It has been discovered that activated reduced chromium catalyst on SiO2 support efficiently produces polymers with the right molecular weight range and chemical composition to form useful additives from wide mixtures of alphaolefins. The mixed olefin based HVI-PAO polymers show a very large pour point depressant effect when blended with wax containing lubricant basestocks. This result is evident while the mixed olefin based polymers also are effective as viscosity index improvers (VII). The mixed olefin based HVI-PAO produced from reduced chromium catalyst on SiO2 support can also minimize wax formation when blended with diesel fuel. Thus, it can be used to improve the flow properties of waxy fuels at low temperature. Since HVI-PAO polymers are pure hydrocarbons they will have better thermal stability, oxidative stability and solubility in hydrocarbon lubricants and distillate fuels then commercial pour point depressants or wax crystallization modifiers. These commercial additives are mostly polymethacrylates or ethylene-vinyl ester copolymers.
Examples of specific lubricant base stocks for which the polymers of the invention are effective as pour point depressants are summarized as follows and their physical properties are presented in Table 1:
LN142-100", solvent neutral mineral base stock, available from Mobil Oil Corp. as product number 71326-3, produced by methyl ethyl ketone solvent dewaxing;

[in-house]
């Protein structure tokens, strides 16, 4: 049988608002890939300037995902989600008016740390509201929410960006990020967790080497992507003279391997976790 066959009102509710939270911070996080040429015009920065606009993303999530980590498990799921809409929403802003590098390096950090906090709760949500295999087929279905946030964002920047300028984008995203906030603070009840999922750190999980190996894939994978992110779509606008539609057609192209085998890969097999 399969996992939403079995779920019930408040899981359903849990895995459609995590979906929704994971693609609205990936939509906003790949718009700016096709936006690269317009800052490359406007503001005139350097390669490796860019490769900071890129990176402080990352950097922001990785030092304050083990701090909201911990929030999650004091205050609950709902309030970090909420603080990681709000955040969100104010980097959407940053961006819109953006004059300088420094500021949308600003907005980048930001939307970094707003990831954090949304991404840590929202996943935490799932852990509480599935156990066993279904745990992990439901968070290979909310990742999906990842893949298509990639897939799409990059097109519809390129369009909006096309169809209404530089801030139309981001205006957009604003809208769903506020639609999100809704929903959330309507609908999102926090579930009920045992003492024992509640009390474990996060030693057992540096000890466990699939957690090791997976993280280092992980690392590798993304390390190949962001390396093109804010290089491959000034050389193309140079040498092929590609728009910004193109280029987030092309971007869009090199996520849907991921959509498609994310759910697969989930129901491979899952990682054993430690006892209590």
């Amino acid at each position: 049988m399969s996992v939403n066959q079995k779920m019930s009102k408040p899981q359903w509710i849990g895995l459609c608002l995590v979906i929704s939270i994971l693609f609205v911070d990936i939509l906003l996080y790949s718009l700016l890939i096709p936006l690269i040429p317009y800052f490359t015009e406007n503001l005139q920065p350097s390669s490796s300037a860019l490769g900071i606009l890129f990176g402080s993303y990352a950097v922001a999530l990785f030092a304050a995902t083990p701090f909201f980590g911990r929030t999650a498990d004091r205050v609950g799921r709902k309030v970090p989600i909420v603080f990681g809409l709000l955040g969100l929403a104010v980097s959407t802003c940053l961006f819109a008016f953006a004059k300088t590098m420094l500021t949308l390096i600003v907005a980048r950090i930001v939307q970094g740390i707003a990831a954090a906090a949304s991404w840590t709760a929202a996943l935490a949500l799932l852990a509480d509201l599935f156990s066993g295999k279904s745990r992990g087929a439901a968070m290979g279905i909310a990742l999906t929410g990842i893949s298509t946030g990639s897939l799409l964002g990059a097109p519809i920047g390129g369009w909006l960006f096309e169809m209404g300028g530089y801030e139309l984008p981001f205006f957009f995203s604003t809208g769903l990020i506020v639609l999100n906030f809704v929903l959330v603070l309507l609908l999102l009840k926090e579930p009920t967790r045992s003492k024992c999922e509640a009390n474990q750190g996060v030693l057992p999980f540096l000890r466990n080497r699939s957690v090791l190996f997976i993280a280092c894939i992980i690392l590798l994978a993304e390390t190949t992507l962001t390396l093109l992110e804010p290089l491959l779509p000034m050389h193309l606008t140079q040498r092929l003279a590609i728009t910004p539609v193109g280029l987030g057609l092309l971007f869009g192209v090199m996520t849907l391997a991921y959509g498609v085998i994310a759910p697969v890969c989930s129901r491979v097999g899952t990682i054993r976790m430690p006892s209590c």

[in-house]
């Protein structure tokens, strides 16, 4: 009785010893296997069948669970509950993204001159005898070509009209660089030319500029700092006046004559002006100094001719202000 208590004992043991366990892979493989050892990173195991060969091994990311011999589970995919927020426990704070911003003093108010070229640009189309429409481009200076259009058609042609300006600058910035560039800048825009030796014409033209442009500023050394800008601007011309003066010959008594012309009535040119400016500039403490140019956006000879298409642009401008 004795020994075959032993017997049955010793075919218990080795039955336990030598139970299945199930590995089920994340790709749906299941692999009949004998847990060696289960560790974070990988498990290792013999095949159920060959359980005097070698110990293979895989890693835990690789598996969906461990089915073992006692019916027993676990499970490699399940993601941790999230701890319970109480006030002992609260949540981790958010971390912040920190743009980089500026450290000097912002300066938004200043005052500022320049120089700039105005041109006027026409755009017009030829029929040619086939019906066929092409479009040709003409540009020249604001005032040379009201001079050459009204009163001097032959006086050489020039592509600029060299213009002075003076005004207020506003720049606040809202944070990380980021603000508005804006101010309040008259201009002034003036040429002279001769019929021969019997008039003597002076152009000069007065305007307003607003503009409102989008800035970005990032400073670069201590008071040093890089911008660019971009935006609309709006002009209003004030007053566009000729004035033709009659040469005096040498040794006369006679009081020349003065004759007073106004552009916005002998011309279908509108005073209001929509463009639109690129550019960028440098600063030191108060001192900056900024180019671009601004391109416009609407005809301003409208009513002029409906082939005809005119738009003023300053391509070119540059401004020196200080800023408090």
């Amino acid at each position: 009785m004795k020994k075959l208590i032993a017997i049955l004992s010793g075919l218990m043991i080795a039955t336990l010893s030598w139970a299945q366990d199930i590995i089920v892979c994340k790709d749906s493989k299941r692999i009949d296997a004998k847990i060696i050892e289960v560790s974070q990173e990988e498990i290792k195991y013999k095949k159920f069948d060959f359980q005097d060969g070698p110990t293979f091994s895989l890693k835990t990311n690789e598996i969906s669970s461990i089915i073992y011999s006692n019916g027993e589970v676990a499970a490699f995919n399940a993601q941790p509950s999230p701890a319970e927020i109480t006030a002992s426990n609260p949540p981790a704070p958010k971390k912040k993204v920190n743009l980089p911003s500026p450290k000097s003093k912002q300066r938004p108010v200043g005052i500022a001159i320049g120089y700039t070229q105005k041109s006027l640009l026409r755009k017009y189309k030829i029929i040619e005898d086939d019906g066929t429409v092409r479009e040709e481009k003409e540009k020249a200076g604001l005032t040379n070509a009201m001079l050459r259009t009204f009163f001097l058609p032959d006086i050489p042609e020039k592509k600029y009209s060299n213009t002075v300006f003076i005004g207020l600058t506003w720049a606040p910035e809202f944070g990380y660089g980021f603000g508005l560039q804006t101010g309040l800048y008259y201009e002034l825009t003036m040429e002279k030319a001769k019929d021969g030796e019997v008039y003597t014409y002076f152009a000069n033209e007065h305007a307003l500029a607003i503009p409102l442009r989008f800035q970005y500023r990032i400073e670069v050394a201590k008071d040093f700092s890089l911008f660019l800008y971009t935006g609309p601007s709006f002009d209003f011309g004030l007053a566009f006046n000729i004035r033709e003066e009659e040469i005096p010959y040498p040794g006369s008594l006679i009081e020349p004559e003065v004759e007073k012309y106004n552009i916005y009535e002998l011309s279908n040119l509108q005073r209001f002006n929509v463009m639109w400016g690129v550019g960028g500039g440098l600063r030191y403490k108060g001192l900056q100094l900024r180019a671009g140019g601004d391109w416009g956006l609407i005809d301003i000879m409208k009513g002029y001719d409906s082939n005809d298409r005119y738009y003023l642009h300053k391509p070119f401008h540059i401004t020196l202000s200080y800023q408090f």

LN321-150", solvent neutral mineral base stock, produced by catalytic dewaxing;
HN339-700", heavy neutral mineral base stock, produced by catalytic dewaxing;
BS345--bright stock mineral oil, produced by catalytic dewaxing;
WHI-A, WHI-B stocks--derived from slack wax. The wax is hydroisomerized at high pressure, such as 1500-3000 psi over an amorphous catalyst or zeolite.
PAO-1, a 2 cS synthetic hydrocarbon poly-alpha-olefin fluid available from Mobil Chemical.
PAO-2, a 5.5 cS synthetic hydrocarbon poly-alpha-olefin fluid available from Mobil Chemical.
TABLE 1______________________________________Base Stock Properties Viscosity, cS PourStock No. Stock Type 100° C. 40° C. VI Point °C.______________________________________LN142 mineral, 4.19 21.23 97 -14 solvent dewaxLN321 mineral 4.61 24.1 106 -3 catalytic dewaxHN339 mineral 13.08 138.53 86 -12 catalytic dewaxBS345 mineral 30.2 460.62 94 4 catalytic dewaxWHI-A wax-isomerized, 5.35 26.1 144 -16 solvent dewaxWHI-B wax-isomerized, 5.14 24.16 148 -15 solvent dewax______________________________________
As noted, the products of the invention are useful in modifying wax formation in distillate fuels. Generally, distillate fuels include jet fuels, diesel fuels and heating oils. The compositions of the present invention are particularly useful in automotive and railroad diesel fuels.